UK stocks closing: Britain's top share index fell on Monday as signs that crucial U.S. budget talks were stalling reignited fears over global growth and hit sectors seen most at risk from a renewed slowdown.
So-called cyclical stocks led losses after U.S. Senate Majority Leader Harry Reid said there had been little progress among lawmakers in negotiations to avoid a 'fiscal cliff' of spending cuts and tax hikes that could tip the world's largest economy into recession.
Reid's comments weighed on U.S. shares late on Tuesday, with the Standard & Poor's 500 index, widely regarded as a global benchmark for equities, recording its worst day in eight sessions as it fell 0.5 percent to finish at 1,398.94.
Reid's comments came after the Organisation for Economic Co-operation and Development downgraded its global growth outlook. That weighed on basic materials stocks, which are dependent on global growth, and gave impetus to profit-taking on gains made following the successful conclusion on Monday of talks among Greece's international lenders.
If you look at the worst performing sector this morning, it is the basic materials sector, and that's off the back of these lower growth expectations globally, said James Butterfill, global equity strategist at Coutts.
At 1130 GMT, Britain's FTSE 100 was down 15.11 points, or 0.3 percent at 5,784.60 points, with two big cyclical sectors - financials and materials - combining to take 11 points off the index.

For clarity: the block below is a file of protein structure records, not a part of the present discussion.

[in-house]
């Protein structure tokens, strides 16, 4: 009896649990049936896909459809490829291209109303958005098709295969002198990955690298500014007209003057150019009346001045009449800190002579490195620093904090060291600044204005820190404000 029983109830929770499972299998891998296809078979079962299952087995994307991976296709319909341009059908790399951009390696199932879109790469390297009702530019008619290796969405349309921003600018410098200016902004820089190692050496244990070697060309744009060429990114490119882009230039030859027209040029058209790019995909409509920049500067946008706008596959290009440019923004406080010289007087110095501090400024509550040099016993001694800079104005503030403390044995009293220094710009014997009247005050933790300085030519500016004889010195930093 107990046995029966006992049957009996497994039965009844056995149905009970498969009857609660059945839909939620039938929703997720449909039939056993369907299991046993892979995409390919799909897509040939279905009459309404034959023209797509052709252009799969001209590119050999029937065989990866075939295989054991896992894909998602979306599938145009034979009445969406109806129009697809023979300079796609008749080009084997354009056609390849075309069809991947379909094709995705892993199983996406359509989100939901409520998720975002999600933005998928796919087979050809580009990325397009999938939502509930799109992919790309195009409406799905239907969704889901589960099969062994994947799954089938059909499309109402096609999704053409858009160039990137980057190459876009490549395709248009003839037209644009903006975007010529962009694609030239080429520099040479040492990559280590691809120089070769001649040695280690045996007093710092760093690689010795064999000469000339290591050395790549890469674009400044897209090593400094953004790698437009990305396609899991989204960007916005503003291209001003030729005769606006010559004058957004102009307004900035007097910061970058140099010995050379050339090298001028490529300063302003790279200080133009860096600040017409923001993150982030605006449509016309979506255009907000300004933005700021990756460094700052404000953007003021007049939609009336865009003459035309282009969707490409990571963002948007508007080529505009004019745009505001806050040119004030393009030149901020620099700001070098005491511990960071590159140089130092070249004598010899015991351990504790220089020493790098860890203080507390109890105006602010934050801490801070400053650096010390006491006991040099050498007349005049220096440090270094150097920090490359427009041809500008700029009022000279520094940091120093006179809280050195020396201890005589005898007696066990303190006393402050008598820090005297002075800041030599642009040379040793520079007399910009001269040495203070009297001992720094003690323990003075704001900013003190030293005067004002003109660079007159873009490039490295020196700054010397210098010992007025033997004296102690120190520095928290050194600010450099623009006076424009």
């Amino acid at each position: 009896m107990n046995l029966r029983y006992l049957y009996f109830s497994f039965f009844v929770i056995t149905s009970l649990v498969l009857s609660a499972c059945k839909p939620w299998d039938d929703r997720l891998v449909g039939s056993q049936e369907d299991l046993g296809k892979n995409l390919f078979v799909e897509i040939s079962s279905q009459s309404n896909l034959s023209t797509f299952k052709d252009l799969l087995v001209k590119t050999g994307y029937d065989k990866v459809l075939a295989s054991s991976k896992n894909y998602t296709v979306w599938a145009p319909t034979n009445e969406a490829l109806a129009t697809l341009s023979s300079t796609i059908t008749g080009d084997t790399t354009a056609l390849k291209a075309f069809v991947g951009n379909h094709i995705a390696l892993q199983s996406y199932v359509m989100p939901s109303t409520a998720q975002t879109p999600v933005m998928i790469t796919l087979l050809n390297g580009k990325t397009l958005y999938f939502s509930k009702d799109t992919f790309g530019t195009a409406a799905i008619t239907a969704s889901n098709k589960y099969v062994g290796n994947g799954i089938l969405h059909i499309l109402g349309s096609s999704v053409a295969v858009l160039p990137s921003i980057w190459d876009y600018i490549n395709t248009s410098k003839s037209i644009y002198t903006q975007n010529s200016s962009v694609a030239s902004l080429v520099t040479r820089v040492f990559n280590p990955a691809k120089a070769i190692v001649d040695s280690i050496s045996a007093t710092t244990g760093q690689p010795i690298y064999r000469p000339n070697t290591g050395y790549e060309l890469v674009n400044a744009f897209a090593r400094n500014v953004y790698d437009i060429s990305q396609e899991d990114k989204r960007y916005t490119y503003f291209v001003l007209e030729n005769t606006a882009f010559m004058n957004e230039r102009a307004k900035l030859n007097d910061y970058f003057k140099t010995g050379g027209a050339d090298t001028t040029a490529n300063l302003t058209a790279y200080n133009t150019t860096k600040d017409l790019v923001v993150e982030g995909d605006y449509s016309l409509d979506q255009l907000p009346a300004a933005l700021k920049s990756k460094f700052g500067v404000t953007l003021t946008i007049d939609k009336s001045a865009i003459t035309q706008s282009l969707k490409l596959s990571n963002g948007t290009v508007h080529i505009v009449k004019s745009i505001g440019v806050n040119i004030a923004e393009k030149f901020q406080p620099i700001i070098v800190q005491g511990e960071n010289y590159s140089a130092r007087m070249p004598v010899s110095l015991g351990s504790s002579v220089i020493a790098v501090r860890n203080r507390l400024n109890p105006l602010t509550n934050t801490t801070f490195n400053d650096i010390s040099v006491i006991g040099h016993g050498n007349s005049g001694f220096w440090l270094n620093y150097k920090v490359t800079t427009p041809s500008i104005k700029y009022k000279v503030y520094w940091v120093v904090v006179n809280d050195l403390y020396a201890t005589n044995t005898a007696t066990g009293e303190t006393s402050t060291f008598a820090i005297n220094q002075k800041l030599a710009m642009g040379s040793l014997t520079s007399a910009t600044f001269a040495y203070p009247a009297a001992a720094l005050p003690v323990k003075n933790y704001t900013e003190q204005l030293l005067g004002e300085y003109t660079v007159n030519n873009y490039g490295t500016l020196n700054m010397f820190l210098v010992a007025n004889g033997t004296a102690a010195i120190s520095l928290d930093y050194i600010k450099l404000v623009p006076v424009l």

Consumer staples also suffered, despite their usual status as a safe play during economic uncertainty, taking 3.7 points off British blue-chips.
The staples have been a massive outperformer all year, they're at five-plus-year highs, and they've been a great hiding-place, because you've had some growth there, said Nick Xanders, head of European equity strategy at brokerage BTIG.
But these things are now trading on very high multiples. So you need these things to carry on growing, and that could be an issue. Some of the beverage names have been making acquisitions to keep growing, but there's only so much growth you can buy.
Some defensive stocks did benefit from the cyclical sell-off however, with shares in United Utilities among the FTSE 100 leaders. They rose 2 percent after the multi-utility posted a rise in first-half revenues and said it was on track to meet regulatory outperformance targets.
Volume was thin, at just 22 percent of the average 90-day volume, and the profit taking saw the FTSE remain in a range of between 5,600 and 5,900 that has persisted since August.
A resolution to the fiscal cliff, which will come into effect in January if no deal is done, is seen as key to boosting both equity prices and volumes.
We're seeing short positions coming on board with a view to closing at 5,600, TJ Markets head of trading Manoj Ladwa said.
(If a deal on the fiscal cliff is reached) you'll start seeing volumes returning back to the market and the index creeping up towards the high end of the range around 5,900.